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U.S., Canada to Go After Spammers

The United States and Canada are planning to get tough on deceptive spam and Internet fraud. On Tuesday, state, federal and Canadian officials are expected to raise the curtain on an international law enforcement initiative targeting those areas.

J. Howard Beales, director of the Federal Trade Commission's Bureau of Consumer Protection, together with Washington Attorney General Christine O. Gregoire, Washington State Department of Financial Institutions Securities Division Director Deborah Bortner, and FTC Northwest Region Director Charles Harwood are expected to introduce the new "international netforce."

The law enforcement initiative will involve the cooperation of a number of agencies, including: the Alaska Attorney General, Alaska State Troopers, Alberta Government Services, British Columbia Securities Commission, British Columbia Solicitor General, Commodity Futures Trading Commission, Federal Trade Commission, Idaho Attorney General, Industry Canada Competition Bureau, Montana Department of Administration, Oregon Department of Justice, Washington Attorney General, Washington State Department of Financial Institutions, and Wyoming Attorney General.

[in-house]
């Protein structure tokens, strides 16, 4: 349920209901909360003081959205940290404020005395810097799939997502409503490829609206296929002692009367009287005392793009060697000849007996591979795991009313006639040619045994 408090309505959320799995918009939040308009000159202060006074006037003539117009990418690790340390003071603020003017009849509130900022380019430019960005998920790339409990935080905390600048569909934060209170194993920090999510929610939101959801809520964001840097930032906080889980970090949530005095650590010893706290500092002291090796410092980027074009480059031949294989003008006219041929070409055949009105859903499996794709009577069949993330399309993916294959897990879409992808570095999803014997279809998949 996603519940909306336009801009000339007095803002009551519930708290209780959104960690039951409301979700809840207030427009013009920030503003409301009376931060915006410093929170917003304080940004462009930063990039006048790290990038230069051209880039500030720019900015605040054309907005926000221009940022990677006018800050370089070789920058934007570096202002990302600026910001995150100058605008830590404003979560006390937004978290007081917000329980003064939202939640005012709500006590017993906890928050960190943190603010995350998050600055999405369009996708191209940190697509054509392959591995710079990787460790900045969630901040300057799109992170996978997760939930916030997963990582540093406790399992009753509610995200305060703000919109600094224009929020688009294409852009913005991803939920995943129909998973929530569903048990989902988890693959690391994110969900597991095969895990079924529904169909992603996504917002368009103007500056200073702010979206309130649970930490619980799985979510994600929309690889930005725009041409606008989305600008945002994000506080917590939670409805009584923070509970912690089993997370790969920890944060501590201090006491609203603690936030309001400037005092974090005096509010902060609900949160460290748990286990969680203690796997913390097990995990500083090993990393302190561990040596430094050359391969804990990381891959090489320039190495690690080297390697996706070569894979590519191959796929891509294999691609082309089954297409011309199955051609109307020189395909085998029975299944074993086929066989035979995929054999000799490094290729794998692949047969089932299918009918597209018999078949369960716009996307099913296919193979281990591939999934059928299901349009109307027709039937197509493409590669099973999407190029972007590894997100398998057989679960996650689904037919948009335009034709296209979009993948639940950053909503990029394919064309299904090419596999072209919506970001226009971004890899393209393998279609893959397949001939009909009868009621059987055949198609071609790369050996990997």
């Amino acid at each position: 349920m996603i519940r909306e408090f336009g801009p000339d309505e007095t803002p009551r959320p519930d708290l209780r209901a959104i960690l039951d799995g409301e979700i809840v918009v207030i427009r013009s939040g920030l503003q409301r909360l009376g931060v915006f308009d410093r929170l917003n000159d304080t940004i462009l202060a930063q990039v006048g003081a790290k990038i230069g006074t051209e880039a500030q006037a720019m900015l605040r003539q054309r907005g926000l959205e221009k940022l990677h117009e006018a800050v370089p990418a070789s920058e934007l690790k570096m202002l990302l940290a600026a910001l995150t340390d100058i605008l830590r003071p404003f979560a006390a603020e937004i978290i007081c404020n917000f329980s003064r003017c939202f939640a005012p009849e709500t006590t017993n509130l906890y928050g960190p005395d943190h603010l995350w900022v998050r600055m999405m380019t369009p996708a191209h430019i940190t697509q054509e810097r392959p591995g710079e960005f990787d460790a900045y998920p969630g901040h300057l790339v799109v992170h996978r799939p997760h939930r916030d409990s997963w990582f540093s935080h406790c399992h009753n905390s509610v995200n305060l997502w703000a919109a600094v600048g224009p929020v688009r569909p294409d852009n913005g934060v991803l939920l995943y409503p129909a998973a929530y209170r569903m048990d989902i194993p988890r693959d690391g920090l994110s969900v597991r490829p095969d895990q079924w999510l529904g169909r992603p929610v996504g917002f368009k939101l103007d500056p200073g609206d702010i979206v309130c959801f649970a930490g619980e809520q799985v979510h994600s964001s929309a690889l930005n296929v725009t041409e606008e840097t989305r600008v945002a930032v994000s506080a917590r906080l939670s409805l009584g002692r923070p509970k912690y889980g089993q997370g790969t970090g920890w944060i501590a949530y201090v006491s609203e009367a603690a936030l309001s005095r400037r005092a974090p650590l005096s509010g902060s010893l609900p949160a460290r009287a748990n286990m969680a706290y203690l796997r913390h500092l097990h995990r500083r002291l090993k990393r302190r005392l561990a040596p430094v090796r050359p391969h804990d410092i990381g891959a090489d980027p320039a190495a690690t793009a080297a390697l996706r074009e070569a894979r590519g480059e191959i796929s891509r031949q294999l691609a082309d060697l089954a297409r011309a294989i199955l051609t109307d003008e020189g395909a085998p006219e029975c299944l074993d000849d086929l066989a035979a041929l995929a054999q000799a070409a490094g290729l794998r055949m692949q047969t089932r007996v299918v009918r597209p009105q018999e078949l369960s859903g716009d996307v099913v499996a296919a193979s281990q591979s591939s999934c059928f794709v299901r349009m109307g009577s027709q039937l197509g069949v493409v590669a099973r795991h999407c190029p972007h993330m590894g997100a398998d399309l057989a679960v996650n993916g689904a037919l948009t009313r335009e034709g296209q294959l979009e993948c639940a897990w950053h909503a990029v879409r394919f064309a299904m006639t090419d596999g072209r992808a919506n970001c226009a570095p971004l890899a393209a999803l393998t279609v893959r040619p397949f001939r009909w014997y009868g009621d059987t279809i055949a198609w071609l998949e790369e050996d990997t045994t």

The initiative is likely to build on the FTC's agenda for privacy protection, which FTC Chairman Timothy J. Muris outlined in October, 2001. As part of that agenda, Muris promised the FTC would beef up its enforcement against deceptive spam.

Beales reiterated that promise in February, when he told attendees of the annual Privacy and Data Security Summit that the commission planned "stepped up" law enforcement against senders of deceptive or misleading offers via e-mail. Beales spoke of a variety of approaches, including lawsuits and even negotiations with accused spammers. The commission also said it would update and add to the consumers education materials it provides on spam.